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matter

[mat-er]
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noun
  1. the substance or substances of which any physical object consists or is composed: the matter of which the earth is made.
  2. physical or corporeal substance in general, whether solid, liquid, or gaseous, especially as distinguished from incorporeal substance, as spirit or mind, or from qualities, actions, and the like.
  3. something that occupies space.
  4. a particular kind of substance: coloring matter.
  5. a situation, state, affair, or business: a trivial matter.
  6. an amount or extent reckoned approximately: a matter of 10 miles.
  7. something of consequence: matter for serious thought.
  8. importance or significance: decisions of little matter.
  9. difficulty; trouble (usually preceded by the): There is something the matter.
  10. ground, reason, or cause: a matter for complaint.
  11. the material or substance of a discourse, book, etc., often as distinguished from its form.
  12. things put down in words, especially printed: reading matter.
  13. things sent by mail: postal matter.
  14. a substance discharged by a living body, especially pus.
  15. Philosophy.
    1. that which by integrative organization forms chemical substances and living things.
    2. Aristotelianism.that which relates to form as potentiality does to actuality.
  16. Law. statement or allegation.
  17. Printing.
    1. material for work; copy.
    2. type set up.
  18. Christian Science. the concept of substance shaped by the limitations of the human mind.
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verb (used without object)
  1. to be of importance; signify: It matters little.
  2. Pathology. to suppurate.
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Idioms
  1. a matter of life and death, something of vital or crucial importance.
  2. as a matter of fact, in reality; actually; in fact: As a matter of fact, there is no substance to that rumor.
  3. for that matter, as far as that is concerned; as for that: For that matter, you are no better qualified to judge than I.Also for the matter of that.
  4. no matter,
    1. regardless or irrespective of: We'll never finish on time, no matter how hard we work.
    2. it is unimportant; it makes no difference: No matter, this string will do as well as any other.
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Origin of matter

1175–1225; Middle English mater(e), materie < Anglo-French, Old French mat(i)ere, materie < Latin māteria woody part of a tree, material, substance, derivative of māter mother1
Related formsmat·ter·ful, adjectivemat·ter·less, adjectivenon·mat·ter, noun
Can be confusedmadder matter

Synonym study

1. Matter, material, stuff, substance refer to that of which physical objects are composed (though all these terms are also used abstractly). Matter, as distinct from mind and spirit, is a broad word that applies to anything perceived, or known to be occupying space: solid matter; gaseous matter. Material usually means some definite kind, quality, or quantity of matter, especially as intended for use: woolen material; a house built of good materials. Stuff, a less technical word, with approximately the same meanings as material, is characterized by being on an informal level when it refers to physical objects ( Dynamite is queer stuff ), and on a literary or poetic one when it is used abstractly ( the stuff that dreams are made on ). Substance is the matter that composes a thing, thought of in relation to its essential properties: a sticky substance.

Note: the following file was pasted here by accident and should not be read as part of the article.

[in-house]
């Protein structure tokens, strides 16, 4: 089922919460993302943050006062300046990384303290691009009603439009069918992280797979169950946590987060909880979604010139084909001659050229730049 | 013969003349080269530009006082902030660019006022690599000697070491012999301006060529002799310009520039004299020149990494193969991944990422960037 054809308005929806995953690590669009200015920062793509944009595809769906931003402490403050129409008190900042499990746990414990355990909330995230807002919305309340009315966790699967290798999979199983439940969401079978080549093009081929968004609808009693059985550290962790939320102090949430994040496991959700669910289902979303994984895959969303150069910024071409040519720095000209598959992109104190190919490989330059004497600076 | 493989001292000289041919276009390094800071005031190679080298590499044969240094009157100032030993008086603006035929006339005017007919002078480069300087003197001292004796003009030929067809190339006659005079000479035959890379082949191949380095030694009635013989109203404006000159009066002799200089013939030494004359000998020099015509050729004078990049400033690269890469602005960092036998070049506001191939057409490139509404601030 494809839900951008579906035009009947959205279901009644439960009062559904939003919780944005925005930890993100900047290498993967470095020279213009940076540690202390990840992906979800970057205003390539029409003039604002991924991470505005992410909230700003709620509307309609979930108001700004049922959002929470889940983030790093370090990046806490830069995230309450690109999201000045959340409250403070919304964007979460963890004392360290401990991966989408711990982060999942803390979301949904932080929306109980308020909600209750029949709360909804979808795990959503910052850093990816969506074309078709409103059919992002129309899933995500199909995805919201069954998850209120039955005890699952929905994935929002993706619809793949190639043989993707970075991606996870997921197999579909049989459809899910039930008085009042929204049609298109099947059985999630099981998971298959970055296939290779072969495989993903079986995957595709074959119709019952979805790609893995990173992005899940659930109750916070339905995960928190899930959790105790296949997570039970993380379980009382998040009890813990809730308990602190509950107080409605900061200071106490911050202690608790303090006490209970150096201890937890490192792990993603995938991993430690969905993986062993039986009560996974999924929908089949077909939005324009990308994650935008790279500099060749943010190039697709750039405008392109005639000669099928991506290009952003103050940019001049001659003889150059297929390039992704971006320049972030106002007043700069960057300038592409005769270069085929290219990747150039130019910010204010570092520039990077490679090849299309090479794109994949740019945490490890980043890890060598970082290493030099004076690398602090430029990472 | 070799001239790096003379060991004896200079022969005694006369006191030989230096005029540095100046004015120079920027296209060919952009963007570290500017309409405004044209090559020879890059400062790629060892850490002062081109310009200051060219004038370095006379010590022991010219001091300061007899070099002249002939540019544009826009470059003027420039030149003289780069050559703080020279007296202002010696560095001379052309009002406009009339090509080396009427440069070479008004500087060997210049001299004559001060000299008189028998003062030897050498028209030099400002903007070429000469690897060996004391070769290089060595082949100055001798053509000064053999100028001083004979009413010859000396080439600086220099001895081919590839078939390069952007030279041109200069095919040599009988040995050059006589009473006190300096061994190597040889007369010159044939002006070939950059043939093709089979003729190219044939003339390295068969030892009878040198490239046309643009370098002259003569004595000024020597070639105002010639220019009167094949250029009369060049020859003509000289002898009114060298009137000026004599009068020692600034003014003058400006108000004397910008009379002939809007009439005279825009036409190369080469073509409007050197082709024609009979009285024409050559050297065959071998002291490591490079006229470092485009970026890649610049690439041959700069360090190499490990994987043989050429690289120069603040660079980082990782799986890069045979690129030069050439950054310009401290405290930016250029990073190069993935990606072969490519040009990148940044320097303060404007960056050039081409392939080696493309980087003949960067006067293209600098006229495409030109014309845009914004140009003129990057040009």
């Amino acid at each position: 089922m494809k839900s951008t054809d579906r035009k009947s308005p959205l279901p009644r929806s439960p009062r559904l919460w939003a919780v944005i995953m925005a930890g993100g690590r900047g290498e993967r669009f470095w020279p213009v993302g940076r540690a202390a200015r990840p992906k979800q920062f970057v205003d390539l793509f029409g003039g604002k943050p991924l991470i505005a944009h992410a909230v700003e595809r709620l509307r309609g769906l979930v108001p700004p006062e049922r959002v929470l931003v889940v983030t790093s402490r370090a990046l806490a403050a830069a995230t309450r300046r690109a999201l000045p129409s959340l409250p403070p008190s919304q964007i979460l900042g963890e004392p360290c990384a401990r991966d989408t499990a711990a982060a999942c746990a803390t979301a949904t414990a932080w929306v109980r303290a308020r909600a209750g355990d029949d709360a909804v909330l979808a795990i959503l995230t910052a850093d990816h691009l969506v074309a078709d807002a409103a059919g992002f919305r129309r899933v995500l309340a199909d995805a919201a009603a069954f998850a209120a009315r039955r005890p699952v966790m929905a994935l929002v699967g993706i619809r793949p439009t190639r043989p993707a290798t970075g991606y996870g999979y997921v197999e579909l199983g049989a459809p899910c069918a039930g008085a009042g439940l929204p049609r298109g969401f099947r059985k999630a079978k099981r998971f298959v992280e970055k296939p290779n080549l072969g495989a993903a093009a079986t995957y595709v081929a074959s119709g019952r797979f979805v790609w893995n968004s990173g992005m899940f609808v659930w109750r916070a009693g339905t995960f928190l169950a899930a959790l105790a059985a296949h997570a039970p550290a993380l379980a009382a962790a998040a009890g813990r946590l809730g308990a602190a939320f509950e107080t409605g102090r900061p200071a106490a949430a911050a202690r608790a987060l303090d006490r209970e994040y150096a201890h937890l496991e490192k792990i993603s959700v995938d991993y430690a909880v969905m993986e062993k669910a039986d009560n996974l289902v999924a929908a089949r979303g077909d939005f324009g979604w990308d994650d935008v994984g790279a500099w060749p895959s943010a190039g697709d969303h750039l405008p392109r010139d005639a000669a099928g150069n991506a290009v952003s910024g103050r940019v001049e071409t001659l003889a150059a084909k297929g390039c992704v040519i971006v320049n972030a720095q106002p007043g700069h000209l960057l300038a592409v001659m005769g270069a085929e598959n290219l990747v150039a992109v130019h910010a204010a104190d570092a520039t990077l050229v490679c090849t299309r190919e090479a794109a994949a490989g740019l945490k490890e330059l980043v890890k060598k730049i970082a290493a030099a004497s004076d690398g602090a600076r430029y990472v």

Synonyms

See more synonyms for matter on Thesaurus.com
5. question. 7. concern. 8. moment. 11. subject, topic. 19. count.

matt

[mat]
adjective, noun, verb (used with object)
  1. matte1.
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matte1

or mat, matt

[mat]
adjective
  1. having a dull or lusterless surface: matte paint; a matte complexion; a photograph with a matte finish.
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noun
  1. a dull or dead surface, often slightly roughened, as on metals, paint, paper, or glass.
  2. a tool for producing such a surface.
  3. Metallurgy. an unfinished metallic product of the smelting of certain sulfide ores, especially those of copper.
  4. Movies. matte shot.
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verb (used with object), mat·ted, mat·ting.
  1. to finish with a matte surface.
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Origin of matte1

1640–50; < French mat (masculine), matte (feminine), Old French < Late Latin mattus moist, soft, weak, perhaps < *maditus, derivative of Latin madēre to be wet
Dictionary.com Unabridged Based on the Random House Unabridged Dictionary, © Random House, Inc. 2018

Examples from the Web for matter

Contemporary Examples

Historical Examples

  • But of course it will be only fair to sis to lay the matter before her just as it is.

    The Spenders

    Harry Leon Wilson

  • He leaned back, and began to puff leisurely at his pipe, as if this settled the matter.

    Brave and Bold

    Horatio Alger

  • "There is one other matter I wanted to speak to you about, Mr. Paine," he said.

    Brave and Bold

    Horatio Alger

  • In the matter of minor industries, sericulture holds a first rank.

  • That he was constantly cheerful proved the matter of his musings to be pleasant.

    The Spenders

    Harry Leon Wilson


British Dictionary definitions for matter

matter

noun
  1. that which makes up something, esp a physical object; material
  2. substance that occupies space and has mass, as distinguished from substance that is mental, spiritual, etc